May 14, 2009 9:33 AM
I went to the New York Immigration Coalition’s Citizenship Summit yesterday. The talk of the Summit was the move by many New York Congressional Representatives who had been lukewarm supporters of immigration reform over to the “firmly committed” column. Now this does not mean that we are well on our way to reform. The other side is organizing using the Tea Parties and other conservative gatherings to identify supporters. In fact, Chung-Wha Hong of the Coalition said that the anti-immigrant groups have a list of 900,000 supporters they think they can mobilize against our push for change. She did say that we are also getting better organized and noted that a few weeks ago the immigrant rights groups generated 20,000 electronic messages to Congress calling for immigration reform.
David Hansell, Commissioner of the state’s agency dealing with immigrants, spoke of the need to confront anti-immigrant hate crimes, particularly in Suffolk County. The state is going to initiate a campaign against bias crimes like the killing of Marcelo Lucero. Hansell also debunked the rhetoric of the anti-immigrant movement which portrays immigrants as a drain on New York’s economy. “This is contrary to the facts”, he said, adding “it is in our best interests to continue to welcome immigrants and encourage their integration”. He said that, in spite of the current climate, New York State expects to receive 100,000 new immigrants every year as well as 5,000 refugees.
He didn’t just talk about citizenship. Hansell helped initiate a new state program to assist the victims of human trafficking and he is looking at ways to improve services for trafficking victims while the cases against their traffickers are going through the legal system. In the short time the program has been in place, 55 trafficking victims have been helped. New York is one of the few states with a law that not only provides penalties for traffickers, but also provides services for victims. This was a law that the New York Immigration Coalition helped guide through the legislative process and that local groups like CARECEN and Catholic Charities pushed.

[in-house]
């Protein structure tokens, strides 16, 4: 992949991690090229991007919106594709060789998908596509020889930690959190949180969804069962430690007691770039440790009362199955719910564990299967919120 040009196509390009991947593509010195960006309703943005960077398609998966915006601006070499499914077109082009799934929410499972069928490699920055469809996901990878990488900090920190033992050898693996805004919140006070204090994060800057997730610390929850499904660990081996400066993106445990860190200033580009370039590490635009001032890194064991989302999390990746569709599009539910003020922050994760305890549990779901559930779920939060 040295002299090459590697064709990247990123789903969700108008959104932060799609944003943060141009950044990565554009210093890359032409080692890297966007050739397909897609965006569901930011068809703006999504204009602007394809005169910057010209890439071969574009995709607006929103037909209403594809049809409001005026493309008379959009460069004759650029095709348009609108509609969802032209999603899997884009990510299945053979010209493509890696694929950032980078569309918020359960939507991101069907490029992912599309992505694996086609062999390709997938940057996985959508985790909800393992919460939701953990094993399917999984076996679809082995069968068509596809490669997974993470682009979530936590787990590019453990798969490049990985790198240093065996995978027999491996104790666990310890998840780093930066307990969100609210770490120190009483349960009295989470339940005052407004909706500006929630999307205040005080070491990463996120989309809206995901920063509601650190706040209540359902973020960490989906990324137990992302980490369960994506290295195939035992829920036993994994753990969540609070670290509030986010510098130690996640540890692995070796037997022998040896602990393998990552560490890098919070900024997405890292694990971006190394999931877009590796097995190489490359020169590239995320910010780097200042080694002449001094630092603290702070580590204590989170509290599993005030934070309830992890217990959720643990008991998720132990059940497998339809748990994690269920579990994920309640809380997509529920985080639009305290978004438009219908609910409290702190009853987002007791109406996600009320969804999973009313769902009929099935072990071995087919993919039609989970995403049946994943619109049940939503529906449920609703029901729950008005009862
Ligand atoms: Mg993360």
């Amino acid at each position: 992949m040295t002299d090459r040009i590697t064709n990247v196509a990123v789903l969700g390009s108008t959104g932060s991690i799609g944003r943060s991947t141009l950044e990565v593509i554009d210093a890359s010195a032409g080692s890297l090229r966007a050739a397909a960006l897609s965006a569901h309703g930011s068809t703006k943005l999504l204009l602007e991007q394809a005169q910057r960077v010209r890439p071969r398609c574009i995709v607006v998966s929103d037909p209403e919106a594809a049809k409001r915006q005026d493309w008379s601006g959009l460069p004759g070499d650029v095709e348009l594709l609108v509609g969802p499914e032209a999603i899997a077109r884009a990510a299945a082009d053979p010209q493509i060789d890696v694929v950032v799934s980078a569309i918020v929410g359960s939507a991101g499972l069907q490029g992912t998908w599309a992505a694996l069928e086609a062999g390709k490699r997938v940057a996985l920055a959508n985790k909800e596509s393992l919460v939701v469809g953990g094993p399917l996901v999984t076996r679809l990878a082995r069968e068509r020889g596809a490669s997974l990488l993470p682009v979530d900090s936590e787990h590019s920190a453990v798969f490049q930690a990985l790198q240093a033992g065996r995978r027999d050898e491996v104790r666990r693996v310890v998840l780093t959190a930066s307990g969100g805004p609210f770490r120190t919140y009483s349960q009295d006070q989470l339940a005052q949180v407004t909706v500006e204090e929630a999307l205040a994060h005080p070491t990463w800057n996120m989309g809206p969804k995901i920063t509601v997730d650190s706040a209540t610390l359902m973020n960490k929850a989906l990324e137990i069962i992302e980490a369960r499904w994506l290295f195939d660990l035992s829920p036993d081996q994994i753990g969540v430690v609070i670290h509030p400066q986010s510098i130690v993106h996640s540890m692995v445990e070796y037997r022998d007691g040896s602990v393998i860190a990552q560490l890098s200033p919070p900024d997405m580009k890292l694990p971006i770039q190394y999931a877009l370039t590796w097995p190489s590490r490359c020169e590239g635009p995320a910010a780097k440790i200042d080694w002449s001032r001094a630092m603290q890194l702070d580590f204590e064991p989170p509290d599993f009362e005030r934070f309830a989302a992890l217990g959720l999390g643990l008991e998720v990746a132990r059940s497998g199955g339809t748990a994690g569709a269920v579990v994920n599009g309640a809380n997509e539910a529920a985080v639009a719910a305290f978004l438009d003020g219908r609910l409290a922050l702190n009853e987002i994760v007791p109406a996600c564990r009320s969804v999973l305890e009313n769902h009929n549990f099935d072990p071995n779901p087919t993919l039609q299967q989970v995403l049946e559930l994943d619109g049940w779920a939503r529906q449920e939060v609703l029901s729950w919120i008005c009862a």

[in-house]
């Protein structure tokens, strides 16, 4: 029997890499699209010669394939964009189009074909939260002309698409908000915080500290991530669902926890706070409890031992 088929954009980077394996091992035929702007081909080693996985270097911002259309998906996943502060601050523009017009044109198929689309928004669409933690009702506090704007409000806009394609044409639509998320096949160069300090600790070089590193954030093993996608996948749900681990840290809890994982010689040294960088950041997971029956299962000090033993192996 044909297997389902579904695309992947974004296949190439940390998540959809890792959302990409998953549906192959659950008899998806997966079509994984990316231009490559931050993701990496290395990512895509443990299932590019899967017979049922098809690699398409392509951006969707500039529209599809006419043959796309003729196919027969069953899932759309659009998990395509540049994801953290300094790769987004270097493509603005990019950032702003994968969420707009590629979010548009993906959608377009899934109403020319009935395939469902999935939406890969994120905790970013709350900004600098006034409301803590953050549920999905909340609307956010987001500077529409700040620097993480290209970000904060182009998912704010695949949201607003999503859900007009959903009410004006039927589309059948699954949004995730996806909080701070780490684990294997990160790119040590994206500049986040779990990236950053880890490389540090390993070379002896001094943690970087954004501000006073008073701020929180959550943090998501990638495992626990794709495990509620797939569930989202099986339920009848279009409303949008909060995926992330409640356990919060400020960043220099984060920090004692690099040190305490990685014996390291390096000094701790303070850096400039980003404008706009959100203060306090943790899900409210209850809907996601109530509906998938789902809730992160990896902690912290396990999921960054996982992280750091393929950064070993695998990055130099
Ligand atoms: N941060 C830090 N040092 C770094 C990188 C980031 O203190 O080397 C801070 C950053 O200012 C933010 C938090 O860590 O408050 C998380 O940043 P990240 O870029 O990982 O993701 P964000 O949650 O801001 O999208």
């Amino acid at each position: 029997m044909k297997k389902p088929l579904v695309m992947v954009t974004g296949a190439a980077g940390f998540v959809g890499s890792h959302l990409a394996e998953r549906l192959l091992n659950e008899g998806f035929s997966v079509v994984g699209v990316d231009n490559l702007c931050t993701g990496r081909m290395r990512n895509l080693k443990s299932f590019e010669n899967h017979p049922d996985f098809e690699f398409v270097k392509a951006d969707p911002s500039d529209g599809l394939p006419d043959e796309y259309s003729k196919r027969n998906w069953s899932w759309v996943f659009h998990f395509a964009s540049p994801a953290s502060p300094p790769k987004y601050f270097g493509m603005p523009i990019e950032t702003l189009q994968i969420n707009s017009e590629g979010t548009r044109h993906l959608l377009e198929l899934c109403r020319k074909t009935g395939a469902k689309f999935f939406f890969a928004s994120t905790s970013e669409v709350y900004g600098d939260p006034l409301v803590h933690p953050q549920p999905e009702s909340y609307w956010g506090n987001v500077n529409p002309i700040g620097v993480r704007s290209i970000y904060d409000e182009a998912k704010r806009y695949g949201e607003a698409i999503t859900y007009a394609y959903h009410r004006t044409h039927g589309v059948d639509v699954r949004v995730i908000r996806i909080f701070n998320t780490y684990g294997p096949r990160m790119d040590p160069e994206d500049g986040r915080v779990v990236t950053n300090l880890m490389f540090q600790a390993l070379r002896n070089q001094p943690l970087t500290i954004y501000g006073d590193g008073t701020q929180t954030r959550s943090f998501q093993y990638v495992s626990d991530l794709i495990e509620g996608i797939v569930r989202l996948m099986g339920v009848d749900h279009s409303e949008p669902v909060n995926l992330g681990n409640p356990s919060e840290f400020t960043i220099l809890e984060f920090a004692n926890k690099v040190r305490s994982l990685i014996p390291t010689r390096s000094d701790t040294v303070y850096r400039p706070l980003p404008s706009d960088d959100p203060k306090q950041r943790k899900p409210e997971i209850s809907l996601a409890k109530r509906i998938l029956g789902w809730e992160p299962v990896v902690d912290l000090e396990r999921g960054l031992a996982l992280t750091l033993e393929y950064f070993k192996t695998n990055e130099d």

Larry Frank of New York State’s Bureau of Refugee and Immigrant Affairs (BRIA), one of the really great civil servants in Albany, introduced a panel of people from Utica. The first speaker called Utica the City that Loves Refugees. Utica, like many upstate cities, has faced tough economic times over the last thirty years. At the beginning of the city’s economic slide, its political leadership made the decision to try to arrest the loss of population, which has killed places like Buffalo and Rochester, by entering into an agreement with the Federal government to resettle refugees. The small city of 60,000 people is now home to 13,000 refugees, one of the highest proportions of any city in the country. The Mohawk Valley Refugee Center helps 400 refugees each year prepare for American citizenship. Elizabeth Bowers from ConMed, a medical manufacturing firm, said that when her workers get sworn in as citizens, their co-workers and supervisors often go along to support them. She said that it really expands the horizons of the native-born workers to have co-workers from all over the world.
Larry Frank’s boss, Tom Hart of BRIA, gave the Summit participants the good news that among the seven states with the largest immigrant populations, New York has the highest percentage of immigrants who are eligible for citizenship who actually become citizens. This has to have something to do with the State’s own efforts to fund community groups that prepare immigrants for citizenship.
Chung-Wha Hong emphasized that citizenship “is a piece of a broader immigrant integration agenda”. She said that “we need to ensure that immigrants are contributing their maximum to our state”.
Anti-immigrant politicians may cling to a view of the foreign-born population as a mass of “illegal aliens” who can be targetted for political points and who are too tame and powerless to strike back. But they are missing the point. Immigrants are becoming citizens in record numbers and they are voting in unprecedented percentages. And they are reading the newspapers to find out who their political friends are.